# How do you get that the ideal gas molar volume is #"22.4 L"#???

##### 1 Answer

Well, the volume you describe at **molar volume at STP**, assuming standard pressure is

For the purposes of your chemistry class, use the STP defined in your textbook, as that is how you would be graded.

The **ideal gas law** can be used for situations of high-enough temperature

#PV = nRT# where:

#P# ispressurein#"atm"# or#"bar"# .#V# isvolumein#"L"# .#V/n# is the molar volume in#"L/mol"# .#n# is themols of ideal gasin#"mols"# .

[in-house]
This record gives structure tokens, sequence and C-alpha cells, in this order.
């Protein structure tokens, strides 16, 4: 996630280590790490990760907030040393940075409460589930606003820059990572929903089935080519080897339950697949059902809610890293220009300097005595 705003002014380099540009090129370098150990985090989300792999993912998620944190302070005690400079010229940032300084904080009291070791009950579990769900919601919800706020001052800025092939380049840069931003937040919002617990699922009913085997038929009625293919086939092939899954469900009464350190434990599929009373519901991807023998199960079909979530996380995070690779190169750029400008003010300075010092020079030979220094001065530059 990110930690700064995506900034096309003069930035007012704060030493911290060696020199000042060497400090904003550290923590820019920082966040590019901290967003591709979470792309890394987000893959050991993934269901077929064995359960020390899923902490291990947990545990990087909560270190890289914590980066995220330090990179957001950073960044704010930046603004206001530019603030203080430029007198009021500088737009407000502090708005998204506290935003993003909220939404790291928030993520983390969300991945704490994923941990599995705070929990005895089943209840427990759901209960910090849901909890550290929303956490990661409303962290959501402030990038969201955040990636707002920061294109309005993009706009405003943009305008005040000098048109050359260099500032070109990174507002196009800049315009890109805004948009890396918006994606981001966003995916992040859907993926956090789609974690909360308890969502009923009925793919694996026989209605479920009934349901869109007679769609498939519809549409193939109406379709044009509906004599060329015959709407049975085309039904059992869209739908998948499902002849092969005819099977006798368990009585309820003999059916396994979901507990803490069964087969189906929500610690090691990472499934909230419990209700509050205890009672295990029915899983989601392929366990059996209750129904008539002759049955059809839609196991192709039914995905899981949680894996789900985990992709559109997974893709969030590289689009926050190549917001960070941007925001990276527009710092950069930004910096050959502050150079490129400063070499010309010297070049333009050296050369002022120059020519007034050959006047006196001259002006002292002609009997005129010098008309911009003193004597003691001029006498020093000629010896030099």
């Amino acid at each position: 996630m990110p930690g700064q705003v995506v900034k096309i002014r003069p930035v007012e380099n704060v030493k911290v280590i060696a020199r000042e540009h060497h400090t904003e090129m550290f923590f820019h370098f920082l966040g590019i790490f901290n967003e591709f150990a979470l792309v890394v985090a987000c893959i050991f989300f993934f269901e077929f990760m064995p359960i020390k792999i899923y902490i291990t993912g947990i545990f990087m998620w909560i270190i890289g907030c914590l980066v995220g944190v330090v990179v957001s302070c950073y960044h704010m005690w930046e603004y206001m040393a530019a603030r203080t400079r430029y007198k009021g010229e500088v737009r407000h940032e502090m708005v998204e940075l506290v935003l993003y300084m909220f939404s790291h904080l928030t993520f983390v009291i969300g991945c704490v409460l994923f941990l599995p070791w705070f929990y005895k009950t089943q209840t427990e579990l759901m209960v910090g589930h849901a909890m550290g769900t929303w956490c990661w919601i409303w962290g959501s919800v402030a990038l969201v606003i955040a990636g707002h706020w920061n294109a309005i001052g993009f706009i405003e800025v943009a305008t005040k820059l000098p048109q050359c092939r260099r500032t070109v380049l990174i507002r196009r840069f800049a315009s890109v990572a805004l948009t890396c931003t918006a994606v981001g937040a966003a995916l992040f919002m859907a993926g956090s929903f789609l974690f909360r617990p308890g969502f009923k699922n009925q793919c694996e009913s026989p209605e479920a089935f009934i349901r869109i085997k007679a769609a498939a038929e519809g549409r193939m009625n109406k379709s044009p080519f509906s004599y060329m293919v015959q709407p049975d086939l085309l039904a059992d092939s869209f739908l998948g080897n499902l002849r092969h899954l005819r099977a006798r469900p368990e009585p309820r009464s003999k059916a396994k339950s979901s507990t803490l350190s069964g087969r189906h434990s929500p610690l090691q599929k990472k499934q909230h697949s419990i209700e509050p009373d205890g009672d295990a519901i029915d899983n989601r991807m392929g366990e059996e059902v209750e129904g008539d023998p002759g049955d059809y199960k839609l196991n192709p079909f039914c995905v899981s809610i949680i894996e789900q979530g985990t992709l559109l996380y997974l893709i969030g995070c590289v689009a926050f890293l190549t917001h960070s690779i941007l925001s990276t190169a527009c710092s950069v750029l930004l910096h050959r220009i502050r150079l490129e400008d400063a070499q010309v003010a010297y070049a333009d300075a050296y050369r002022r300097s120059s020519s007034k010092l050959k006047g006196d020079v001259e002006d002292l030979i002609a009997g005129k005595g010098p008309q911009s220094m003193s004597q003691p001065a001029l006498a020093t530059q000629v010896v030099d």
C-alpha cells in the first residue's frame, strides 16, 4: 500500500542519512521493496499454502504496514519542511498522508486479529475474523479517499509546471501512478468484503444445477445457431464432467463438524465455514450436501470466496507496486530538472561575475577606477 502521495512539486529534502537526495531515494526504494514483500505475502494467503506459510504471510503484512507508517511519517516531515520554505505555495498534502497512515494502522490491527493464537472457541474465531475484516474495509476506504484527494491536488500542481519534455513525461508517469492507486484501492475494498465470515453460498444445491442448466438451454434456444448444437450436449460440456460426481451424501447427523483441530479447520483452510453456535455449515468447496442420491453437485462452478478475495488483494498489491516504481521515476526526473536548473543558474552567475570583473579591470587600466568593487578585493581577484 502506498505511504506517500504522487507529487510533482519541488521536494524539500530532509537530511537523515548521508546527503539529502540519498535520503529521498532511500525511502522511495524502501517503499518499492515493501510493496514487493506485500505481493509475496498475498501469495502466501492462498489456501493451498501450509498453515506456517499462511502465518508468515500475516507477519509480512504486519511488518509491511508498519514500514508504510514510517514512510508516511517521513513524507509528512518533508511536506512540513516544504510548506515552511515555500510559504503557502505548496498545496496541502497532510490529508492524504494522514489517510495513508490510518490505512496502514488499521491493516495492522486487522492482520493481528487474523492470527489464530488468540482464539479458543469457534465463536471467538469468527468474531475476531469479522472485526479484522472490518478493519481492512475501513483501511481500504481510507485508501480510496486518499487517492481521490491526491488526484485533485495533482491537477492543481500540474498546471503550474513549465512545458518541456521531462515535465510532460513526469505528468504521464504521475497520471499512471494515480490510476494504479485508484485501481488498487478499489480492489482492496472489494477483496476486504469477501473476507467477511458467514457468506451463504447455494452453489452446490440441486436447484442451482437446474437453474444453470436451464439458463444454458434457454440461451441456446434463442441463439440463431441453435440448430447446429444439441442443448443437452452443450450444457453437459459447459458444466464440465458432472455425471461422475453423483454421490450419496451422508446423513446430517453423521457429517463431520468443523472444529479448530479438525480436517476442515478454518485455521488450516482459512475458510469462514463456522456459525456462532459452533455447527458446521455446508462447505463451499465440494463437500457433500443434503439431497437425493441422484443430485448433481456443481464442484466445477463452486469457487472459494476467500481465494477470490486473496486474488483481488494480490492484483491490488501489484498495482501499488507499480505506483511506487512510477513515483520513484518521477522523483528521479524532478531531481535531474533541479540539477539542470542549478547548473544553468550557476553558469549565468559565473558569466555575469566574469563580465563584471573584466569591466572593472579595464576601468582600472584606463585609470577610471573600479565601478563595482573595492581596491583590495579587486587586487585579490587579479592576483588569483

#R = "0.082057 L"cdot"atm/mol"cdot"K"# is theuniversal gas constant, if#P# is in#"atm"# and#V# is in#"L"# . On the other hand,#R = "0.083145 L"cdot"bar/mol"cdot"K"# , if#P# is in#"bar"# .

#T# is thetemperaturein#"K"# .

At *pre-1982* definition of STP, the molar volume

#color(blue)(barV_("atm")) -= V/n = (RT)/P#

#= (("0.082057 L"cdot"atm/mol"cdot"K")("273.15 K"))/("1 atm")#

#=# #ulcolor(blue)"22.414 L/mol"#

At *post-1982* definition of STP, the molar volume

#color(blue)(barV_("bar")) -= V/n = (RT)/P#

#= (("0.083145 L"cdot"bar/mol"cdot"K")("273.15 K"))/("1 bar")#

#=# #ulcolor(blue)"22.711 L/mol"#